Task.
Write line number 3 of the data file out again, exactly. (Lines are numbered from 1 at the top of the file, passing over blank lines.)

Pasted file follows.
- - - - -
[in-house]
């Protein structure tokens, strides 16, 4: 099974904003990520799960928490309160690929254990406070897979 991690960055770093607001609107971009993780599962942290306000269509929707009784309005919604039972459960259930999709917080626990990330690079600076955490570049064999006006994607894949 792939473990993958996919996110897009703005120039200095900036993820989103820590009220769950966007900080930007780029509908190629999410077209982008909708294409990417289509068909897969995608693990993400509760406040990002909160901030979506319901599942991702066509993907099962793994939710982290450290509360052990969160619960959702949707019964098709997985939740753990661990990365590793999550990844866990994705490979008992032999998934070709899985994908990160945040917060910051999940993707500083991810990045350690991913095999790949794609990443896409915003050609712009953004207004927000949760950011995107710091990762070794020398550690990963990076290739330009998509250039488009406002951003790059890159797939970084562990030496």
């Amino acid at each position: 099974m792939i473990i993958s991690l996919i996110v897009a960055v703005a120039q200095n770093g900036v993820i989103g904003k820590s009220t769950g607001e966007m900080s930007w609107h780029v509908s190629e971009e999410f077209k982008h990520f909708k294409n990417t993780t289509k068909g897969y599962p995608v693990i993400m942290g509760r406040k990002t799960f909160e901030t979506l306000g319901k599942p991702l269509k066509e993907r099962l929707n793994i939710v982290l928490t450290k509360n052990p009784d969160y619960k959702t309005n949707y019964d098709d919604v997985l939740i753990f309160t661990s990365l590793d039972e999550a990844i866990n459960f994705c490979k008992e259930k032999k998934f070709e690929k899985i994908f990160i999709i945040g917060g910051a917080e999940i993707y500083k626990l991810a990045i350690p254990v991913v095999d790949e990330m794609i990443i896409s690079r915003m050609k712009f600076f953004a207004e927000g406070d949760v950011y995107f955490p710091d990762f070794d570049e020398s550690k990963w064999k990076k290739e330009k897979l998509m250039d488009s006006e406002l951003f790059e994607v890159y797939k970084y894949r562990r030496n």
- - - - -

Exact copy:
């Amino acid at each position: 099974m792939i473990i993958s991690l996919i996110v897009a960055v703005a120039q200095n770093g900036v993820i989103g904003k820590s009220t769950g607001e966007m900080s930007w609107h780029v509908s190629e971009e999410f077209k982008h990520f909708k294409n990417t993780t289509k068909g897969y599962p995608v693990i993400m942290g509760r406040k990002t799960f909160e901030t979506l306000g319901k599942p991702l269509k066509e993907r099962l929707n793994i939710v982290l928490t450290k509360n052990p009784d969160y619960k959702t309005n949707y019964d098709d919604v997985l939740i753990f309160t661990s990365l590793d039972e999550a990844i866990n459960f994705c490979k008992e259930k032999k998934f070709e690929k899985i994908f990160i999709i945040g917060g910051a917080e999940i993707y500083k626990l991810a990045i350690p254990v991913v095999d790949e990330m794609i990443i896409s690079r915003m050609k712009f600076f953004a207004e927000g406070d949760v950011y995107f955490p710091d990762f070794d570049e020398s550690k990963w064999k990076k290739e330009k897979l998509m250039d488009s006006e406002l951003f790059e994607v890159y797939k970084y894949r562990r030496n």